Oruro Carnival
Location: Oruro, Bolivia
Dates: 10 days around Ash Wednesday
Listed by Unesco as a Masterpiece of the Oral and Intangible Heritage of Humanity, Bolivia’s largest annual celebration is a massive event said to draw in around 400,000 people. Its centrepiece is La Diablada, the ‘Dance of the Devils’, an extraordinary parade that showcases demonic dancers in extravagant costumes. Read more.

Jenadriyah National Festival
Location: Al Jenadriyah, Saudi ArabiaDates: Late February or early March
Held at a special site 45km northeast of central Riyadh, Saudi Arabia’s major cultural event promotes and fosters traditional cultures and crafts. The festival opens with an epic camel race that sees up to 2,000 participants sprinting across a 19km track, and then settles into a less frenetic pace. Read more.

New Orleans Mardi Gras
Location: St Charles Avenue, New Orleans, Louisiana, USA
Date: Mardi Gras is French for ‘Fat Tuesday’, also known as Shrove Tuesday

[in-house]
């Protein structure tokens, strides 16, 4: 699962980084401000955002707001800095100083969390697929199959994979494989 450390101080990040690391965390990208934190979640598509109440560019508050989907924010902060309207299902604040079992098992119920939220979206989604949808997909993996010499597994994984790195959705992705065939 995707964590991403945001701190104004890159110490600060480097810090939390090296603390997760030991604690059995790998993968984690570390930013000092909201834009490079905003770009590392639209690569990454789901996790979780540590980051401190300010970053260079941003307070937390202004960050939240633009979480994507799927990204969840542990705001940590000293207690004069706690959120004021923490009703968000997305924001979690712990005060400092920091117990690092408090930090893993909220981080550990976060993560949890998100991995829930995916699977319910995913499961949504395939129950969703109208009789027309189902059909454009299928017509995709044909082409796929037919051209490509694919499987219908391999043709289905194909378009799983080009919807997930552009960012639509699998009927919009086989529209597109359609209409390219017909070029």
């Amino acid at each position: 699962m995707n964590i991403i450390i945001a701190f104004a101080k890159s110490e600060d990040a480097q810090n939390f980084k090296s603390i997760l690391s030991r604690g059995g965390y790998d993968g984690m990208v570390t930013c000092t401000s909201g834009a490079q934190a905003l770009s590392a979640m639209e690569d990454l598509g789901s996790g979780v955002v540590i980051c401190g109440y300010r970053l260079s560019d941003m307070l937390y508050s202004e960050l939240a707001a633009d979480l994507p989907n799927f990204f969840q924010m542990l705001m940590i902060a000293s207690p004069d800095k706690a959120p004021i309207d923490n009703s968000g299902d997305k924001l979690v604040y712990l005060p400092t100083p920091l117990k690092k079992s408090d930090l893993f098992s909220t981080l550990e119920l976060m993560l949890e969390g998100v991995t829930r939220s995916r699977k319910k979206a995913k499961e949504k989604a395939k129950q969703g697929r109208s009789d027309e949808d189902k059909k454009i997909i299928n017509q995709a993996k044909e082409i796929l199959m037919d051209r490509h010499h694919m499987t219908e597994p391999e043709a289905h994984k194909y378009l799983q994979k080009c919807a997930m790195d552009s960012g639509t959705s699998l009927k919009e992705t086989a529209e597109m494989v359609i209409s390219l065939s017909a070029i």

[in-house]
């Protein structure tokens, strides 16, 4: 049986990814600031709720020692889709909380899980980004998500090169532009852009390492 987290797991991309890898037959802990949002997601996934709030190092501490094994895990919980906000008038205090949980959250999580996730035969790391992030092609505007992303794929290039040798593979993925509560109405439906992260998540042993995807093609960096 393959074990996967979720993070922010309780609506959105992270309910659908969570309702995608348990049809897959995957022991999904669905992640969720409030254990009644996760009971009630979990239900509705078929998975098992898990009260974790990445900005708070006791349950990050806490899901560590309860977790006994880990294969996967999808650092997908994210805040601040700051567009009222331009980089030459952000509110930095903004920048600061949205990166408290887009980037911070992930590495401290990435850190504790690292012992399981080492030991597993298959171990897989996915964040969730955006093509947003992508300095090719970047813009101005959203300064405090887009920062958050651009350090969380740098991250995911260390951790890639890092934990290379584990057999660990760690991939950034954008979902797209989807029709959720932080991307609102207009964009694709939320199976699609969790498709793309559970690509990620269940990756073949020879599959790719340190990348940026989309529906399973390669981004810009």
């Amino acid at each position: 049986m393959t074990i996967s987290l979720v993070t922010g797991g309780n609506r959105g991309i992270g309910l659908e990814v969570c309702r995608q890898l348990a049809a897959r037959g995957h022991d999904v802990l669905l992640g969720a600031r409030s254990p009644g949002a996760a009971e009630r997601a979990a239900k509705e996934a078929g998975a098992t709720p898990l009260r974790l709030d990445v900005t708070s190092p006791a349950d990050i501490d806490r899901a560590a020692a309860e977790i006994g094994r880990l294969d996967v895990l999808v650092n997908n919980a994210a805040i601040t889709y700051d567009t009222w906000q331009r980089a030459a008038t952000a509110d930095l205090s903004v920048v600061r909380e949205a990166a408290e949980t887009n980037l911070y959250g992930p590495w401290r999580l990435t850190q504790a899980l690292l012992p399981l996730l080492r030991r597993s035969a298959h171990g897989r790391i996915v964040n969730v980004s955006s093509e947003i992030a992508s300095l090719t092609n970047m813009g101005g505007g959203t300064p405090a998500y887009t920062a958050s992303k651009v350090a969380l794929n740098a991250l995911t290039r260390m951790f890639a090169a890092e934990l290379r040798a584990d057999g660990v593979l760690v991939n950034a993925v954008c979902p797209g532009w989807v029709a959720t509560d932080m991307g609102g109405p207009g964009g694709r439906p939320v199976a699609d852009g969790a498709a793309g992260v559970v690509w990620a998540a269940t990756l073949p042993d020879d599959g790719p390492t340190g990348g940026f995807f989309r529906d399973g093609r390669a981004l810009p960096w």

In 2006, the Zulus were supported for the first time by dancers from South Africa. A testament to the city’s resilience, the 2006 Mardi Gras was held just six months after the devastation of hurricane Katrina. No matter what battles it has to fight, New Orleans will be New Orleans on Mardi Gras. Read more.

Rio de Janeiro Carnaval
Location: Sambódromo, Rio de Janeiro, Brazil
Dates: Culminating on Shrove Tuesday (Fat Tuesday), but beginning in earnest on the previous Saturday
In Rio de Janeiro, Indian costumes and African beats were incorporated into the celebrations in a rebellious show of indigenous identity. Today, the anticipation of Carnaval fills the air months before the actual event. A key feature here is the Brazilian bandas – street parties guided by drummers and singers through the streets of Rio and tailed by whoever wants to dance behind them. Read more.